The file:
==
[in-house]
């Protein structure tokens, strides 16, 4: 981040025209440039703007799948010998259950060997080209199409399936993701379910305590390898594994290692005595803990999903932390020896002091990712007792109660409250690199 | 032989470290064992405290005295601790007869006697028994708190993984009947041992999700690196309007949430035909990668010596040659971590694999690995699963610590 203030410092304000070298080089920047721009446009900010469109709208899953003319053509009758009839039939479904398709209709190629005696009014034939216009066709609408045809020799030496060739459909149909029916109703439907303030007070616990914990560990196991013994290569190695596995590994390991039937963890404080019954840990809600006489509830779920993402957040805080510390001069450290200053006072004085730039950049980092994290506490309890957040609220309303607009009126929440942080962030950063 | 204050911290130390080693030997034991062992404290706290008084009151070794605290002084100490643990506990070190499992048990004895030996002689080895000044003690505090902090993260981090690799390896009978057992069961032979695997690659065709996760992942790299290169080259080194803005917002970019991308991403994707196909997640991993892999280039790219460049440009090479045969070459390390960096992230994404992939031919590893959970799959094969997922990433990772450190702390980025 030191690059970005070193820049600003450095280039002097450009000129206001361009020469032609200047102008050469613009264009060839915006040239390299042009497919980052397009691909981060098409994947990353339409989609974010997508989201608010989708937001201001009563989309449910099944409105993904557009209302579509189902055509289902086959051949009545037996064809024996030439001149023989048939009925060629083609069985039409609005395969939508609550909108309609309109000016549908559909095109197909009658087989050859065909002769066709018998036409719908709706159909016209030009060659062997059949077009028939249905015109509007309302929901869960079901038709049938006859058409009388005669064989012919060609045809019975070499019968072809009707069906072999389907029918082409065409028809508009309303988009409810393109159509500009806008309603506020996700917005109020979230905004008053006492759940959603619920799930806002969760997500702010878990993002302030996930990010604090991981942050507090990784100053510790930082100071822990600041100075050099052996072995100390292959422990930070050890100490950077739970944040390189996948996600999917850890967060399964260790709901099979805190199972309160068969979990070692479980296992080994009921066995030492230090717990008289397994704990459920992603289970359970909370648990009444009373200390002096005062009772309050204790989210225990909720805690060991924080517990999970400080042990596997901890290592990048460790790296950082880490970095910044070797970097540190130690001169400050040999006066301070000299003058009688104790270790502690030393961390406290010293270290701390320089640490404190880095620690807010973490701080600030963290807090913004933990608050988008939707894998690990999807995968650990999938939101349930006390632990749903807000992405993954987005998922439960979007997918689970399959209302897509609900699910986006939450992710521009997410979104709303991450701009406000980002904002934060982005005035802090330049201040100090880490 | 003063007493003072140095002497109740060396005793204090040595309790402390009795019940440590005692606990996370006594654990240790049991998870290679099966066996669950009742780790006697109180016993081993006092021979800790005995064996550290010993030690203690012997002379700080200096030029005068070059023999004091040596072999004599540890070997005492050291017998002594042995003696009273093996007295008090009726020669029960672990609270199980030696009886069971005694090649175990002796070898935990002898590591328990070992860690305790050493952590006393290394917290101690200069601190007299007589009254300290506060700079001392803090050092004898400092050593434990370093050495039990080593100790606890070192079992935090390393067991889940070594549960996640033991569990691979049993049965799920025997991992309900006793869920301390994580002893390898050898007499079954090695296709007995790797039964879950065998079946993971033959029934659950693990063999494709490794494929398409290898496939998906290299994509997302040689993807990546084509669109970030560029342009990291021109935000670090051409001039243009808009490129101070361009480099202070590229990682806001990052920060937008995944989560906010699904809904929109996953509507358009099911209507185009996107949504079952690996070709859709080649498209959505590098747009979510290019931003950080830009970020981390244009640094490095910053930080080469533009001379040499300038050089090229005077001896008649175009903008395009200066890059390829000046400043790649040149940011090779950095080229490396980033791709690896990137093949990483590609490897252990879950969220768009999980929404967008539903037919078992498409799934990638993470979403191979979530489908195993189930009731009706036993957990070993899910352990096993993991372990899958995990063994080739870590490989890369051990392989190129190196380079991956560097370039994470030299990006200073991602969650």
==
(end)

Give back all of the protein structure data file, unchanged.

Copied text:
[in-house]
């Protein structure tokens, strides 16, 4: 981040025209440039703007799948010998259950060997080209199409399936993701379910305590390898594994290692005595803990999903932390020896002091990712007792109660409250690199 | 032989470290064992405290005295601790007869006697028994708190993984009947041992999700690196309007949430035909990668010596040659971590694999690995699963610590 203030410092304000070298080089920047721009446009900010469109709208899953003319053509009758009839039939479904398709209709190629005696009014034939216009066709609408045809020799030496060739459909149909029916109703439907303030007070616990914990560990196991013994290569190695596995590994390991039937963890404080019954840990809600006489509830779920993402957040805080510390001069450290200053006072004085730039950049980092994290506490309890957040609220309303607009009126929440942080962030950063 | 204050911290130390080693030997034991062992404290706290008084009151070794605290002084100490643990506990070190499992048990004895030996002689080895000044003690505090902090993260981090690799390896009978057992069961032979695997690659065709996760992942790299290169080259080194803005917002970019991308991403994707196909997640991993892999280039790219460049440009090479045969070459390390960096992230994404992939031919590893959970799959094969997922990433990772450190702390980025 030191690059970005070193820049600003450095280039002097450009000129206001361009020469032609200047102008050469613009264009060839915006040239390299042009497919980052397009691909981060098409994947990353339409989609974010997508989201608010989708937001201001009563989309449910099944409105993904557009209302579509189902055509289902086959051949009545037996064809024996030439001149023989048939009925060629083609069985039409609005395969939508609550909108309609309109000016549908559909095109197909009658087989050859065909002769066709018998036409719908709706159909016209030009060659062997059949077009028939249905015109509007309302929901869960079901038709049938006859058409009388005669064989012919060609045809019975070499019968072809009707069906072999389907029918082409065409028809508009309303988009409810393109159509500009806008309603506020996700917005109020979230905004008053006492759940959603619920799930806002969760997500702010878990993002302030996930990010604090991981942050507090990784100053510790930082100071822990600041100075050099052996072995100390292959422990930070050890100490950077739970944040390189996948996600999917850890967060399964260790709901099979805190199972309160068969979990070692479980296992080994009921066995030492230090717990008289397994704990459920992603289970359970909370648990009444009373200390002096005062009772309050204790989210225990909720805690060991924080517990999970400080042990596997901890290592990048460790790296950082880490970095910044070797970097540190130690001169400050040999006066301070000299003058009688104790270790502690030393961390406290010293270290701390320089640490404190880095620690807010973490701080600030963290807090913004933990608050988008939707894998690990999807995968650990999938939101349930006390632990749903807000992405993954987005998922439960979007997918689970399959209302897509609900699910986006939450992710521009997410979104709303991450701009406000980002904002934060982005005035802090330049201040100090880490 | 003063007493003072140095002497109740060396005793204090040595309790402390009795019940440590005692606990996370006594654990240790049991998870290679099966066996669950009742780790006697109180016993081993006092021979800790005995064996550290010993030690203690012997002379700080200096030029005068070059023999004091040596072999004599540890070997005492050291017998002594042995003696009273093996007295008090009726020669029960672990609270199980030696009886069971005694090649175990002796070898935990002898590591328990070992860690305790050493952590006393290394917290101690200069601190007299007589009254300290506060700079001392803090050092004898400092050593434990370093050495039990080593100790606890070192079992935090390393067991889940070594549960996640033991569990691979049993049965799920025997991992309900006793869920301390994580002893390898050898007499079954090695296709007995790797039964879950065998079946993971033959029934659950693990063999494709490794494929398409290898496939998906290299994509997302040689993807990546084509669109970030560029342009990291021109935000670090051409001039243009808009490129101070361009480099202070590229990682806001990052920060937008995944989560906010699904809904929109996953509507358009099911209507185009996107949504079952690996070709859709080649498209959505590098747009979510290019931003950080830009970020981390244009640094490095910053930080080469533009001379040499300038050089090229005077001896008649175009903008395009200066890059390829000046400043790649040149940011090779950095080229490396980033791709690896990137093949990483590609490897252990879950969220768009999980929404967008539903037919078992498409799934990638993470979403191979979530489908195993189930009731009706036993957990070993899910352990096993993991372990899958995990063994080739870590490989890369051990392989190129190196380079991956560097370039994470030299990006200073991602969650």